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Writings based on Objectivism, the philosophy of Ayn Rand

Ayn Rand's most popular novels are Atlas Shrugged and The Fountainhead, which present her philosophy, Objectivism, in vivid characterizations.

  Metaphysics, epistemology, ethics, esthetics, and  politics are the five main branches of philosophy that she identifies. Utilizing her methodology, one can be rational about all aspects of life. These essays present my understanding of Objectivism.

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Date: Mon, 20 Jul 1998
Metaphysics of Consciousness
Thomas M. Miovas, Jr.

>From: Jason Crawford

>"Opponent processing" is a theory of color vision which
>basically says that in any scene, your eye latches onto
>something which it considers to be white, and then
>processes all other colors relative to that standard.
>So, if you are out skiing, and are wearing yellow-tinted
>goggles, the world will be yellow-tinted when you first
>put them on. But after a minute or two of looking at the
>bright white snow, the world will seem to be normally colored
>again. When you take the goggles off later, things
>will be tipped the other way: everything will be slightly
>blue-tinted. Again, after a minute or two, your color vision
>will be back to normal.

I'm not sure normal color vision always returns after a few
minutes. I used to work for a factory that made titanium dioxide
powder, which was billed as "the word's whitest white" -- and it
was. After working in the packing area (tossing around 50 lb
bags of the stuff) for a short time (a week or so), everyone
began to notice that white paper napkins began to look very
beige, and they looked that dingy beige color during the entire
lunch period. Given this, I'd say memory is involved somehow in
the processing of (at least) the visual receptors. That is,
there seems to be a continuous "re-tooling" of the "visual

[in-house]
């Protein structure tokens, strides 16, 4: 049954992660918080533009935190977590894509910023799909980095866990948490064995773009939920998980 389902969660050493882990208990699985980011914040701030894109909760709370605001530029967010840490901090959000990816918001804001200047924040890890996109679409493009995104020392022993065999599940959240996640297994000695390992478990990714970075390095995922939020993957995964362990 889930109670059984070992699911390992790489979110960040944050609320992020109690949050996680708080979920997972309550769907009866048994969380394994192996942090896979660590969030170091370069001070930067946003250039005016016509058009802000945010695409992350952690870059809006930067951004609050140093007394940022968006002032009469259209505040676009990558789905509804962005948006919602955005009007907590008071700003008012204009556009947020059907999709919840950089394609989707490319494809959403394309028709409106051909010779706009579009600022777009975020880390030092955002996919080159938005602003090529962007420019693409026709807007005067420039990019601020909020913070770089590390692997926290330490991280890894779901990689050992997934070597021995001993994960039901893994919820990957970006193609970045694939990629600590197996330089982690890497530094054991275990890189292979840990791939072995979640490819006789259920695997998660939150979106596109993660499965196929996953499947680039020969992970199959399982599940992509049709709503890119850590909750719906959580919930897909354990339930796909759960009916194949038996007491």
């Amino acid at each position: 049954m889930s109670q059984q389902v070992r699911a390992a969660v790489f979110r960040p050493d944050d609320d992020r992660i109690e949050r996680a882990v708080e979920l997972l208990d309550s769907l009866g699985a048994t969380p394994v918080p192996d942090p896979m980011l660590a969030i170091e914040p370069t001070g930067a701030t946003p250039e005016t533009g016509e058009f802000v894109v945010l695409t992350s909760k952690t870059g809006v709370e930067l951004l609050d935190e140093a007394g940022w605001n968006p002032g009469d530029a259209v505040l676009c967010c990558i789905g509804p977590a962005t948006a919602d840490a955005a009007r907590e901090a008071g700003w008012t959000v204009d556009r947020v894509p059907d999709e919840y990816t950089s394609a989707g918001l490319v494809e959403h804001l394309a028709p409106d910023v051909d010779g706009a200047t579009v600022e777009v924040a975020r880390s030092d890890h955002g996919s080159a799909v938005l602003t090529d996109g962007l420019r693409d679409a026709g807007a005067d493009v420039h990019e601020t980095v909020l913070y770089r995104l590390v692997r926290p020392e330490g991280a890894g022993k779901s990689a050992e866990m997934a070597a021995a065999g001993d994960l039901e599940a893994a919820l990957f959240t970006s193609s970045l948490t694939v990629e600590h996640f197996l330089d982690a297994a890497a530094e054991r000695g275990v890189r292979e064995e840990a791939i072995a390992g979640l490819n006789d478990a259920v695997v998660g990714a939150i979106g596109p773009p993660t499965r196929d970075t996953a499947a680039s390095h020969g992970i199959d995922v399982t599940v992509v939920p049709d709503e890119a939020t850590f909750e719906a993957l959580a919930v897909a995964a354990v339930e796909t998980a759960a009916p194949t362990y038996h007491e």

context." If one is continuously exposed to a brilliant white,
the entire mechanism of perception seems to shift, making the
formerly white-looking things in one's surroundings take on a
dingier color -- even when one is no longer exposed to the more
brilliant white.

This is true also for "white noise" -- a continuous noise in the
background -- that after enough exposure, isn't noticed at all,
though it does seem to make one more receptive to other noises
one wouldn't have otherwise heard.

It's as if the "perceptual context" is always adjusted to
accommodate one's surroundings -- and the shift takes quite some
time to "roll back" to the previous settings, if one is going to
be exposed to the unusual setting on a continuous bases. That
is, I wonder if the ski patrol, who might be wearing tinted
goggles more often than most people throughout the winter,
adjust to seeing things "discolored" for a longer period of time
compared to those who only put the tinted goggles on occasionally?


At any rate, one doesn't even need to have both eyes covered
with a tinted material. I once lost one lens in my sunglasses
while climbing a snowy mountain trail. For several minutes, my
eyes were "out of sync" -- I couldn't tell if everything was
tinted or everything was white. Then they adjusted, and
everything looked the same -- through either eye! The glare from
the uncovered eye even seemed to be lessened to a large degree,
as if my visual reception mechanism could block the glare
without sunglasses. If I took off the sunglasses, the glare was
overwhelming, even after a few minutes. The difference between
the two eyes was able to balance somewhere between fully tinted
and fully glaring, with only one tinted glass.



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